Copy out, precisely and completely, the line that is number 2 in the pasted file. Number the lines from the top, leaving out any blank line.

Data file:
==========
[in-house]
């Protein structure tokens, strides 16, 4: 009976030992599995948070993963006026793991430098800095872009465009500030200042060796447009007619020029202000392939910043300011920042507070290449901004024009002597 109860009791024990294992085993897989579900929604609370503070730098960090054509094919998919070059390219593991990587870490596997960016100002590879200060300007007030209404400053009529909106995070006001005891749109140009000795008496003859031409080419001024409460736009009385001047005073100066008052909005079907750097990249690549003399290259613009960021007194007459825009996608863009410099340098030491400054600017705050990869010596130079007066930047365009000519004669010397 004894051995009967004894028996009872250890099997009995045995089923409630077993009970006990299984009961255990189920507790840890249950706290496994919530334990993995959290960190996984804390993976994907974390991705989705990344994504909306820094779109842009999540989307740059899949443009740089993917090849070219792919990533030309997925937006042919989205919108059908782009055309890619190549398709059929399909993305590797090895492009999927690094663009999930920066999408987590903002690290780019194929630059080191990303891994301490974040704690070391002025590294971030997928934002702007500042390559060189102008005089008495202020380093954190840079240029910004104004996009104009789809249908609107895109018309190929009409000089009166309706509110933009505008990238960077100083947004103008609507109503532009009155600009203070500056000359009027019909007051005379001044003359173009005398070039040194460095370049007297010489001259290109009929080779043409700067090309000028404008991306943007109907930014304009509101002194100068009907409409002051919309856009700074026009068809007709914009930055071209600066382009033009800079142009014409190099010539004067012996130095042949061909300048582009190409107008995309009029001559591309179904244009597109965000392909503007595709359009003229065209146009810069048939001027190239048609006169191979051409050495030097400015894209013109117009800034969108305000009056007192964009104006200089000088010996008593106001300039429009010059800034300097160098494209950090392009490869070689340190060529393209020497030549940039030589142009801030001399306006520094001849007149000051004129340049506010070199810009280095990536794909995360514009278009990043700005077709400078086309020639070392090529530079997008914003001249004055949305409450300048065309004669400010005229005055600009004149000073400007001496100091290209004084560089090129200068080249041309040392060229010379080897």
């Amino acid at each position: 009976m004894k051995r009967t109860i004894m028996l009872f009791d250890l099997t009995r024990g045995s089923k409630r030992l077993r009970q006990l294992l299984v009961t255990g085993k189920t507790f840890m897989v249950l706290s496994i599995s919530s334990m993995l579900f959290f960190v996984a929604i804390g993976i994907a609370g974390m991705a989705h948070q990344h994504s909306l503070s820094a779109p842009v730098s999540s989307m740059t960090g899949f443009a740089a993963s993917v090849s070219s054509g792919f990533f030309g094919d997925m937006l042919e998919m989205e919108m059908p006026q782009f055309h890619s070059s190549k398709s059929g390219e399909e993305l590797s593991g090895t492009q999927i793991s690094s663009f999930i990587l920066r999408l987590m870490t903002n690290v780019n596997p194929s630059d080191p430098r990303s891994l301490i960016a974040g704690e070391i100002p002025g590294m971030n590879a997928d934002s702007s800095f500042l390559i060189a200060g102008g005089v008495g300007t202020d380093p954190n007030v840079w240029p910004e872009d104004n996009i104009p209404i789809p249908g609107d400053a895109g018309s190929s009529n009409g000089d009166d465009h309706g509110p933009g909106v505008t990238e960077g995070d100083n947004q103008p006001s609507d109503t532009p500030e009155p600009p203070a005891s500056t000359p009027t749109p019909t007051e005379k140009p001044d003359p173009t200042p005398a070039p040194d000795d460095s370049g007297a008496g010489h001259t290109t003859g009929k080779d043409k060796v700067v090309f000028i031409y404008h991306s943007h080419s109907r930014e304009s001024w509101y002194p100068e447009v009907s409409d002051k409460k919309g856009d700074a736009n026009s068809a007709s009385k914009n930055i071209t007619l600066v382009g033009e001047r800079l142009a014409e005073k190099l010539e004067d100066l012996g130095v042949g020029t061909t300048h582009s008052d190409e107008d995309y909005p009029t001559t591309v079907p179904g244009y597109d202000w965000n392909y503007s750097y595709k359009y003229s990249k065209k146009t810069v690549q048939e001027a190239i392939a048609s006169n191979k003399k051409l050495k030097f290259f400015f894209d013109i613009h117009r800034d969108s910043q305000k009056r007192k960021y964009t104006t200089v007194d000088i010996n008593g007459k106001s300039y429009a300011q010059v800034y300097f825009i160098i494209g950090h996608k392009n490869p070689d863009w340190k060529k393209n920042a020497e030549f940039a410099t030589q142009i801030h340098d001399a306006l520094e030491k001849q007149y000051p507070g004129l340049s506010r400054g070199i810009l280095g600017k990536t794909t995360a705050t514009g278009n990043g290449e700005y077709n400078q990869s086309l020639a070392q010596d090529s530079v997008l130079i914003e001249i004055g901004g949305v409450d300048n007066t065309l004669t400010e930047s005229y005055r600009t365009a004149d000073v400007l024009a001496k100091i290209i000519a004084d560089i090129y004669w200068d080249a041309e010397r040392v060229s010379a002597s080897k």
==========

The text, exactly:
């Protein structure tokens, strides 16, 4: 009976030992599995948070993963006026793991430098800095872009465009500030200042060796447009007619020029202000392939910043300011920042507070290449901004024009002597 109860009791024990294992085993897989579900929604609370503070730098960090054509094919998919070059390219593991990587870490596997960016100002590879200060300007007030209404400053009529909106995070006001005891749109140009000795008496003859031409080419001024409460736009009385001047005073100066008052909005079907750097990249690549003399290259613009960021007194007459825009996608863009410099340098030491400054600017705050990869010596130079007066930047365009000519004669010397 004894051995009967004894028996009872250890099997009995045995089923409630077993009970006990299984009961255990189920507790840890249950706290496994919530334990993995959290960190996984804390993976994907974390991705989705990344994504909306820094779109842009999540989307740059899949443009740089993917090849070219792919990533030309997925937006042919989205919108059908782009055309890619190549398709059929399909993305590797090895492009999927690094663009999930920066999408987590903002690290780019194929630059080191990303891994301490974040704690070391002025590294971030997928934002702007500042390559060189102008005089008495202020380093954190840079240029910004104004996009104009789809249908609107895109018309190929009409000089009166309706509110933009505008990238960077100083947004103008609507109503532009009155600009203070500056000359009027019909007051005379001044003359173009005398070039040194460095370049007297010489001259290109009929080779043409700067090309000028404008991306943007109907930014304009509101002194100068009907409409002051919309856009700074026009068809007709914009930055071209600066382009033009800079142009014409190099010539004067012996130095042949061909300048582009190409107008995309009029001559591309179904244009597109965000392909503007595709359009003229065209146009810069048939001027190239048609006169191979051409050495030097400015894209013109117009800034969108305000009056007192964009104006200089000088010996008593106001300039429009010059800034300097160098494209950090392009490869070689340190060529393209020497030549940039030589142009801030001399306006520094001849007149000051004129340049506010070199810009280095990536794909995360514009278009990043700005077709400078086309020639070392090529530079997008914003001249004055949305409450300048065309004669400010005229005055600009004149000073400007001496100091290209004084560089090129200068080249041309040392060229010379080897």